Dodd Would Throw Out Cuba Embargo as President
Campaign News | Sunday, 9 September 2007
CORAL GABLES, Fla. - Democrat Christopher Dodd pledged Saturday that as president he would end a decades-old trade embargo with Cuba and lift travel restrictions to the communist island.
The Connecticut senator also said he would open an embassy in Havana and shut down the 17-year-old TV Marti, a U.S. government-run station that broadcasts to Cuba.
"Other than the war in Iraq, no other American policy is more broadly unpopular internationally," Dodd said of American policy toward Cuba.
Dodd called the policy an "abject failure." As president, he said he would seek a repeal of the 1996 Helms-Burton Act, which strengthened the U.S. embargo against Cuba. He also said taxpayers should not spend millions of dollars annually on TV Marti, which virtually no one in Cuba sees, and that he would reform its companion, Radio Marti.
The senator, who trails better known rivals in the race for the Democratic presidential nomination, said he would work to establish U.S. mail service to Cuba. He added he would make staying in touch with family on the island easier for Cuban-Americans, by allowing U.S. companies to lower prices for phone calls there.
Dodd answered several questions in the Spanish, a language he honed while serving in the Peace Corps in the Dominican Republic. He said he has faith in the Cuban community, and in their willingness to take a look at his policy, though Cuban-Americans generally oppose any lifting of the trade embargo.
Dodd sidestepped a question on whether he would meet leaders like Cuba's Fidel Castro and Venezuela's Hugo Chavez if elected.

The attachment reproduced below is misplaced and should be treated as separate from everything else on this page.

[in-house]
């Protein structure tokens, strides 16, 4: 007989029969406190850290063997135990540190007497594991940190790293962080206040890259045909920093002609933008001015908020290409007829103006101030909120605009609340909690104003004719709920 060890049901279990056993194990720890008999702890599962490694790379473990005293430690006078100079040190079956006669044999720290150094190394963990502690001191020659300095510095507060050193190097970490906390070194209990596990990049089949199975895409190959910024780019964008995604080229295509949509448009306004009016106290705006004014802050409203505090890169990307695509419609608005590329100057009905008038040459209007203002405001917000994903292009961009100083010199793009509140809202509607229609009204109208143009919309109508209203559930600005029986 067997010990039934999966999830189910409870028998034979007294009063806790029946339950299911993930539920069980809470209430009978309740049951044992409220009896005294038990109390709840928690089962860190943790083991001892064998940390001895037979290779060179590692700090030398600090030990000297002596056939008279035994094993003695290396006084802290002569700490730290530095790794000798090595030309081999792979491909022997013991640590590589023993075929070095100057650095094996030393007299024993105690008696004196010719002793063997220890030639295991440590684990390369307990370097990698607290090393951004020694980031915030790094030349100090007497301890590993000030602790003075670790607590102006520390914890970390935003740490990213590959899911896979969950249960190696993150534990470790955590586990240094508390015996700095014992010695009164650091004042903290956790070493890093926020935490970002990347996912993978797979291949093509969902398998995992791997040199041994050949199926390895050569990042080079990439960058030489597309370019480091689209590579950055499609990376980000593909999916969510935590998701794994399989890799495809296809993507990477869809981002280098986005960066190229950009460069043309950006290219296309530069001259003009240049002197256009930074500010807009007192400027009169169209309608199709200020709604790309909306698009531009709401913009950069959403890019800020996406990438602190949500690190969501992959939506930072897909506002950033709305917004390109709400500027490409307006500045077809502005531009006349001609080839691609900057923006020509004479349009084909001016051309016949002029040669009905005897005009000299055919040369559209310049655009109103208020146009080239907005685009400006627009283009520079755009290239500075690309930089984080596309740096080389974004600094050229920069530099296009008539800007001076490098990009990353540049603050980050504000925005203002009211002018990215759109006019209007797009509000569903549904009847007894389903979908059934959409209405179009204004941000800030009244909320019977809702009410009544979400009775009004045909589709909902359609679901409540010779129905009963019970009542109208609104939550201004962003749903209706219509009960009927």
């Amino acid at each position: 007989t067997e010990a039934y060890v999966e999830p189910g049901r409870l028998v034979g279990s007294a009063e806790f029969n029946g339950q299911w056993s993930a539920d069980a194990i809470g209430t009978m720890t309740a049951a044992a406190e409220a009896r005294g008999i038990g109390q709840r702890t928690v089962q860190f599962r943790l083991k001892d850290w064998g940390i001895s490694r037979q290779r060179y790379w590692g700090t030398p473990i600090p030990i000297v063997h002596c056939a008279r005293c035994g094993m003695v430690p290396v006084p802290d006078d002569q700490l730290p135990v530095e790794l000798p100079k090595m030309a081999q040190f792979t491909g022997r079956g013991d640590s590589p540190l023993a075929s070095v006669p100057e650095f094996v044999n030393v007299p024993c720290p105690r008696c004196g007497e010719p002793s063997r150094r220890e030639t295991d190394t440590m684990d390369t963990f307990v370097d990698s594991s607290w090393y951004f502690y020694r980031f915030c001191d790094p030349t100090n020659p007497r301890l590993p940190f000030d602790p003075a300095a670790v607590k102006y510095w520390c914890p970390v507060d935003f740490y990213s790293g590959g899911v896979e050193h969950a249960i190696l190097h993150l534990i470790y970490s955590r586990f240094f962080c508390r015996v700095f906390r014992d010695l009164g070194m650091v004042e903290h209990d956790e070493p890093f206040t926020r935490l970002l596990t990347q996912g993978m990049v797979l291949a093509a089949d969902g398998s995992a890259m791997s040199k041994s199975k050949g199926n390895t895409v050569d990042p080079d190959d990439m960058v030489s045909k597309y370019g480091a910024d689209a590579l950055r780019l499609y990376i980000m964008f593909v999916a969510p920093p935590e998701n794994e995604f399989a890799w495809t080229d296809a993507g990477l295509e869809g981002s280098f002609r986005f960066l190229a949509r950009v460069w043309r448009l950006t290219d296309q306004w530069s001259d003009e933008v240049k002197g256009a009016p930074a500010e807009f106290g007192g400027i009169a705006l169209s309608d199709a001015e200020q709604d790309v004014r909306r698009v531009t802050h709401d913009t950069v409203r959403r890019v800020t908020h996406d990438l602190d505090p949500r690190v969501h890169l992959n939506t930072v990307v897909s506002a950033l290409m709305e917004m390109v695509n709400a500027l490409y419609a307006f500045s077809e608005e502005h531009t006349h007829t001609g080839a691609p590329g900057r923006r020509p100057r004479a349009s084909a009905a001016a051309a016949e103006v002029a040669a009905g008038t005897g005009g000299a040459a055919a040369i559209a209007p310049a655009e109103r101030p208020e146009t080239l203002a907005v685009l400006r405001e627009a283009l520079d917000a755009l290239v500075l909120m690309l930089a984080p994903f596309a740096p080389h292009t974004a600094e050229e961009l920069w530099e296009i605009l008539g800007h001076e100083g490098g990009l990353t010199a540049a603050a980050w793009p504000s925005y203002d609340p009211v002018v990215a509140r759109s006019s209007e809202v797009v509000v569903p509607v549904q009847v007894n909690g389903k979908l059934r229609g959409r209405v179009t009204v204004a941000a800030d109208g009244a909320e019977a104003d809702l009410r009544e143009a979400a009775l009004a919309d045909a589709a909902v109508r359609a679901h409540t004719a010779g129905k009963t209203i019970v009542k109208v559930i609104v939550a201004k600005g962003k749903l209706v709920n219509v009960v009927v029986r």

"Presidents don't run around and meet with people automatically," Dodd said, without directly answering the question.
Meeting with leaders without preconditions is an issue Dodd's fellow Democratic candidates Barack Obama and Hillary Rodham Clinton have sparred over. Dodd said of his opponents' answers: "One was far too rigid and one was far too simplistic."
Alfredo Mesa, a spokesman for the Cuban American National Foundation, a Miami-based political lobby, said he wasn't surprised by Dodd's statements.
"His position has been consistently wrong," Mesa said, while adding that Dodd recognized that changes in Cuba have to take place.
Alberto Mascaro, chief of staff for the Office of Cuba Broadcasting, which oversees TV and Radio Marti, said he had no comment.
Dodd was in Florida for a Democratic debate Sunday sponsored by the Spanish-language Univision Network at the University of Miami. Because only Dodd and New Mexico Gov. Bill Richardson are fluent in Spanish, questions will be translated into English for the candidates.
Dodd joked it's a shame the debate won't be entirely in Spanish.